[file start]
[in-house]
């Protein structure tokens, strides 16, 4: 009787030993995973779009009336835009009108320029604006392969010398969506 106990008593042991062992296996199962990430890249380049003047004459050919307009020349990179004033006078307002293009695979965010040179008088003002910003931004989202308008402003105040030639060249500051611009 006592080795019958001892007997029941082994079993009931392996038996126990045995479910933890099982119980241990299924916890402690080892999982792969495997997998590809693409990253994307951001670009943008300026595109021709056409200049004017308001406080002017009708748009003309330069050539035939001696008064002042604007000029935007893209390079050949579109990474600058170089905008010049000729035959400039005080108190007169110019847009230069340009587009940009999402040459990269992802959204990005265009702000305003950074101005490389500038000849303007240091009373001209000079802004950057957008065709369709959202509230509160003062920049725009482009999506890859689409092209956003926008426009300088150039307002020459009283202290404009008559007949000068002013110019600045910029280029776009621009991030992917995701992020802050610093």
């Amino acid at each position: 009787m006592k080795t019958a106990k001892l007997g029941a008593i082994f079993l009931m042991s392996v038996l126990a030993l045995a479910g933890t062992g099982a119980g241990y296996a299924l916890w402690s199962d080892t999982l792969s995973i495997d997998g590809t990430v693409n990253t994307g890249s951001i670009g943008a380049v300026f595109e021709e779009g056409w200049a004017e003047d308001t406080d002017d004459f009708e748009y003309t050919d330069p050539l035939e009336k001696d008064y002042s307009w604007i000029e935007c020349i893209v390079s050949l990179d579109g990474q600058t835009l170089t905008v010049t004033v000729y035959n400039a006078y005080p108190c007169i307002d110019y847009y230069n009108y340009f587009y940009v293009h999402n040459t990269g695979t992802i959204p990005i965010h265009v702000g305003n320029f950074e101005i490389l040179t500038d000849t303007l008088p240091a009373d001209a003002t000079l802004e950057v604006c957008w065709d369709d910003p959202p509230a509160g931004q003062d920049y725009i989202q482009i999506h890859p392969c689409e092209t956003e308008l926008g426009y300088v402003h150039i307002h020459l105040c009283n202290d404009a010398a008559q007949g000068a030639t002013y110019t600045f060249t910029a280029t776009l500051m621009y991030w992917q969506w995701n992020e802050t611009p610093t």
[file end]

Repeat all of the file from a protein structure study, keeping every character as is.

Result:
[in-house]
């Protein structure tokens, strides 16, 4: 009787030993995973779009009336835009009108320029604006392969010398969506 106990008593042991062992296996199962990430890249380049003047004459050919307009020349990179004033006078307002293009695979965010040179008088003002910003931004989202308008402003105040030639060249500051611009 006592080795019958001892007997029941082994079993009931392996038996126990045995479910933890099982119980241990299924916890402690080892999982792969495997997998590809693409990253994307951001670009943008300026595109021709056409200049004017308001406080002017009708748009003309330069050539035939001696008064002042604007000029935007893209390079050949579109990474600058170089905008010049000729035959400039005080108190007169110019847009230069340009587009940009999402040459990269992802959204990005265009702000305003950074101005490389500038000849303007240091009373001209000079802004950057957008065709369709959202509230509160003062920049725009482009999506890859689409092209956003926008426009300088150039307002020459009283202290404009008559007949000068002013110019600045910029280029776009621009991030992917995701992020802050610093």
């Amino acid at each position: 009787m006592k080795t019958a106990k001892l007997g029941a008593i082994f079993l009931m042991s392996v038996l126990a030993l045995a479910g933890t062992g099982a119980g241990y296996a299924l916890w402690s199962d080892t999982l792969s995973i495997d997998g590809t990430v693409n990253t994307g890249s951001i670009g943008a380049v300026f595109e021709e779009g056409w200049a004017e003047d308001t406080d002017d004459f009708e748009y003309t050919d330069p050539l035939e009336k001696d008064y002042s307009w604007i000029e935007c020349i893209v390079s050949l990179d579109g990474q600058t835009l170089t905008v010049t004033v000729y035959n400039a006078y005080p108190c007169i307002d110019y847009y230069n009108y340009f587009y940009v293009h999402n040459t990269g695979t992802i959204p990005i965010h265009v702000g305003n320029f950074e101005i490389l040179t500038d000849t303007l008088p240091a009373d001209a003002t000079l802004e950057v604006c957008w065709d369709d910003p959202p509230a509160g931004q003062d920049y725009i989202q482009i999506h890859p392969c689409e092209t956003e308008l926008g426009y300088v402003h150039i307002h020459l105040c009283n202290d404009a010398a008559q007949g000068a030639t002013y110019t600045f060249t910029a280029t776009l500051m621009y991030w992917q969506w995701n992020e802050t611009p610093t």